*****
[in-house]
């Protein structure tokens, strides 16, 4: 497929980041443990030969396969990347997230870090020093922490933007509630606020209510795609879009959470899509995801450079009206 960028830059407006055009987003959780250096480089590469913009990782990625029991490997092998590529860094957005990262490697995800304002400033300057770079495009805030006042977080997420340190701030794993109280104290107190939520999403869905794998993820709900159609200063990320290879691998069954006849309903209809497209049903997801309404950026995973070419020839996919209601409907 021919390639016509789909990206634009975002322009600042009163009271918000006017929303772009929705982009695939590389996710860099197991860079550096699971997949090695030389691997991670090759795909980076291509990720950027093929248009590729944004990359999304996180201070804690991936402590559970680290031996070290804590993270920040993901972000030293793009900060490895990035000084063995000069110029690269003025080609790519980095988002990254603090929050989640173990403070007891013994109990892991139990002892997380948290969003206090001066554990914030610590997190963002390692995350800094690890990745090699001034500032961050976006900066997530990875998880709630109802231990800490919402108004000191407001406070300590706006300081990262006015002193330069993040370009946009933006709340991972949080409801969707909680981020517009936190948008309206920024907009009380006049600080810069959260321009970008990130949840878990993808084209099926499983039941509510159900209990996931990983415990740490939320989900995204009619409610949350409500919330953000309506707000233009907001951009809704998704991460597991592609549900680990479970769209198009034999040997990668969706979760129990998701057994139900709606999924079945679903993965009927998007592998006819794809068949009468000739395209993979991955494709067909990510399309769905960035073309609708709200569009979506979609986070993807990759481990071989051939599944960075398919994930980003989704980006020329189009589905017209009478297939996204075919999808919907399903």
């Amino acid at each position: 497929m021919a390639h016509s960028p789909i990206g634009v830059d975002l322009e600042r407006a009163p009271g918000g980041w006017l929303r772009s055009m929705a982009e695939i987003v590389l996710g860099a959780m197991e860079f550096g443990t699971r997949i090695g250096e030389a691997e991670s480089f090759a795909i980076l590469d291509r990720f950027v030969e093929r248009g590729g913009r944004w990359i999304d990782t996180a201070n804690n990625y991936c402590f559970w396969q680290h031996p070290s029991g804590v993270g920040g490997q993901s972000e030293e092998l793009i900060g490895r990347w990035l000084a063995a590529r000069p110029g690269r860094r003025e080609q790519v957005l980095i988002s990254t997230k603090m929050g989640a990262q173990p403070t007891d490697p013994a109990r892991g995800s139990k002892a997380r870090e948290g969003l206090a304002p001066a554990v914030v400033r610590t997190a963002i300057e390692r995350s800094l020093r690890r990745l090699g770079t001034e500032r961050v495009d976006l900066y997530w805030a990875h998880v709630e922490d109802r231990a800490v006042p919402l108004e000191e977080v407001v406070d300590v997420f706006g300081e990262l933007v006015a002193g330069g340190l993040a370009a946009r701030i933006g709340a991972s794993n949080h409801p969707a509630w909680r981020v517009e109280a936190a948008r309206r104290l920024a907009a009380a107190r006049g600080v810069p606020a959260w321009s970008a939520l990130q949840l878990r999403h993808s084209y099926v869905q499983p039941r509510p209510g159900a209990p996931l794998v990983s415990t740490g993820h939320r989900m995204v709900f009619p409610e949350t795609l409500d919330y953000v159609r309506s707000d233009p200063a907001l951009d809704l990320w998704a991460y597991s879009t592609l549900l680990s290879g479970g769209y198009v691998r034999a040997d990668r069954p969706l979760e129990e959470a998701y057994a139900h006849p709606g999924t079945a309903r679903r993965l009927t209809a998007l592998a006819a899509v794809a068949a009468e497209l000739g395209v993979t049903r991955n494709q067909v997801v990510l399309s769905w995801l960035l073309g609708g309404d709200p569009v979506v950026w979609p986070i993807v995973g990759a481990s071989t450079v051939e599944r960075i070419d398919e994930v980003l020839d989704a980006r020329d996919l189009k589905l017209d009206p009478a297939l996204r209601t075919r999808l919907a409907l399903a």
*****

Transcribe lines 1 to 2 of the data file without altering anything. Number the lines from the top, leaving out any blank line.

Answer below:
[in-house]
């Protein structure tokens, strides 16, 4: 497929980041443990030969396969990347997230870090020093922490933007509630606020209510795609879009959470899509995801450079009206 960028830059407006055009987003959780250096480089590469913009990782990625029991490997092998590529860094957005990262490697995800304002400033300057770079495009805030006042977080997420340190701030794993109280104290107190939520999403869905794998993820709900159609200063990320290879691998069954006849309903209809497209049903997801309404950026995973070419020839996919209601409907 021919390639016509789909990206634009975002322009600042009163009271918000006017929303772009929705982009695939590389996710860099197991860079550096699971997949090695030389691997991670090759795909980076291509990720950027093929248009590729944004990359999304996180201070804690991936402590559970680290031996070290804590993270920040993901972000030293793009900060490895990035000084063995000069110029690269003025080609790519980095988002990254603090929050989640173990403070007891013994109990892991139990002892997380948290969003206090001066554990914030610590997190963002390692995350800094690890990745090699001034500032961050976006900066997530990875998880709630109802231990800490919402108004000191407001406070300590706006300081990262006015002193330069993040370009946009933006709340991972949080409801969707909680981020517009936190948008309206920024907009009380006049600080810069959260321009970008990130949840878990993808084209099926499983039941509510159900209990996931990983415990740490939320989900995204009619409610949350409500919330953000309506707000233009907001951009809704998704991460597991592609549900680990479970769209198009034999040997990668969706979760129990998701057994139900709606999924079945679903993965009927998007592998006819794809068949009468000739395209993979991955494709067909990510399309769905960035073309609708709200569009979506979609986070993807990759481990071989051939599944960075398919994930980003989704980006020329189009589905017209009478297939996204075919999808919907399903």